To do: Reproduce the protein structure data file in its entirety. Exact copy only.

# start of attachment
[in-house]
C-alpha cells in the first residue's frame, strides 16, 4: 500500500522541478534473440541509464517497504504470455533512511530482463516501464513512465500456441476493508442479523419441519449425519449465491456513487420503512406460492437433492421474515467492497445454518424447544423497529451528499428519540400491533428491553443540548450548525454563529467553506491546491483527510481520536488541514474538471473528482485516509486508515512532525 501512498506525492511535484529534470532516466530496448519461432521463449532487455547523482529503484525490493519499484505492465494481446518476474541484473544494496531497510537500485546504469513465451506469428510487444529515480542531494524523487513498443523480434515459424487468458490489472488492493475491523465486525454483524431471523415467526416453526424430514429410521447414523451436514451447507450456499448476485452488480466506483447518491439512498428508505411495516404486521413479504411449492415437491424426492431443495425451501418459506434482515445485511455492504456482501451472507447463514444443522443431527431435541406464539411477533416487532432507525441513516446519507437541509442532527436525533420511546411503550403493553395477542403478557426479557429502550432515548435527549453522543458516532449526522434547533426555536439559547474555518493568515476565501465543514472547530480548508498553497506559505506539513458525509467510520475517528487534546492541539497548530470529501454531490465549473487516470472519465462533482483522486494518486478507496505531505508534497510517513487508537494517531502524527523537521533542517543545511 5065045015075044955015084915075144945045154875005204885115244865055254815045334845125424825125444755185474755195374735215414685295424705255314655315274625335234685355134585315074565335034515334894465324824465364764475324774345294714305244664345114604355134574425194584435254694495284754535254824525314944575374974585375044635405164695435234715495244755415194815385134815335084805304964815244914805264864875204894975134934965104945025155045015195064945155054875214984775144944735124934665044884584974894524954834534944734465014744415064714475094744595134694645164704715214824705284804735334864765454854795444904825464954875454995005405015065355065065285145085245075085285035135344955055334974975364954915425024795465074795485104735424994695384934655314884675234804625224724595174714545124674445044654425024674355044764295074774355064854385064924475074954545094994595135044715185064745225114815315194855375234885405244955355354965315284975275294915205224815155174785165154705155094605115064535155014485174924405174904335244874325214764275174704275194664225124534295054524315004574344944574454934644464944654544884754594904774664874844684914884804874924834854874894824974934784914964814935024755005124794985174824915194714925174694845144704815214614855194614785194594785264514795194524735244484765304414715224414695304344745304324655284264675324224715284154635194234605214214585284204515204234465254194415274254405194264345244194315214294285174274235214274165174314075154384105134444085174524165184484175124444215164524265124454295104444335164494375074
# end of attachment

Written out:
[in-house]
C-alpha cells in the first residue's frame, strides 16, 4: 500500500522541478534473440541509464517497504504470455533512511530482463516501464513512465500456441476493508442479523419441519449425519449465491456513487420503512406460492437433492421474515467492497445454518424447544423497529451528499428519540400491533428491553443540548450548525454563529467553506491546491483527510481520536488541514474538471473528482485516509486508515512532525 501512498506525492511535484529534470532516466530496448519461432521463449532487455547523482529503484525490493519499484505492465494481446518476474541484473544494496531497510537500485546504469513465451506469428510487444529515480542531494524523487513498443523480434515459424487468458490489472488492493475491523465486525454483524431471523415467526416453526424430514429410521447414523451436514451447507450456499448476485452488480466506483447518491439512498428508505411495516404486521413479504411449492415437491424426492431443495425451501418459506434482515445485511455492504456482501451472507447463514444443522443431527431435541406464539411477533416487532432507525441513516446519507437541509442532527436525533420511546411503550403493553395477542403478557426479557429502550432515548435527549453522543458516532449526522434547533426555536439559547474555518493568515476565501465543514472547530480548508498553497506559505506539513458525509467510520475517528487534546492541539497548530470529501454531490465549473487516470472519465462533482483522486494518486478507496505531505508534497510517513487508537494517531502524527523537521533542517543545511 5065045015075044955015084915075144945045154875005204885115244865055254815045334845125424825125444755185474755195374735215414685295424705255314655315274625335234685355134585315074565335034515334894465324824465364764475324774345294714305244664345114604355134574425194584435254694495284754535254824525314944575374974585375044635405164695435234715495244755415194815385134815335084805304964815244914805264864875204894975134934965104945025155045015195064945155054875214984775144944735124934665044884584974894524954834534944734465014744415064714475094744595134694645164704715214824705284804735334864765454854795444904825464954875454995005405015065355065065285145085245075085285035135344955055334974975364954915425024795465074795485104735424994695384934655314884675234804625224724595174714545124674445044654425024674355044764295074774355064854385064924475074954545094994595135044715185064745225114815315194855375234885405244955355354965315284975275294915205224815155174785165154705155094605115064535155014485174924405174904335244874325214764275174704275194664225124534295054524315004574344944574454934644464944654544884754594904774664874844684914884804874924834854874894824974934784914964814935024755005124794985174824915194714925174694845144704815214614855194614785194594785264514795194524735244484765304414715224414695304344745304324655284264675324224715284154635194234605214214585284204515204234465254194415274254405194264345244194315214294285174274235214274165174314075154384105134444085174524165184484175124444215164524265124454295104444335164494375074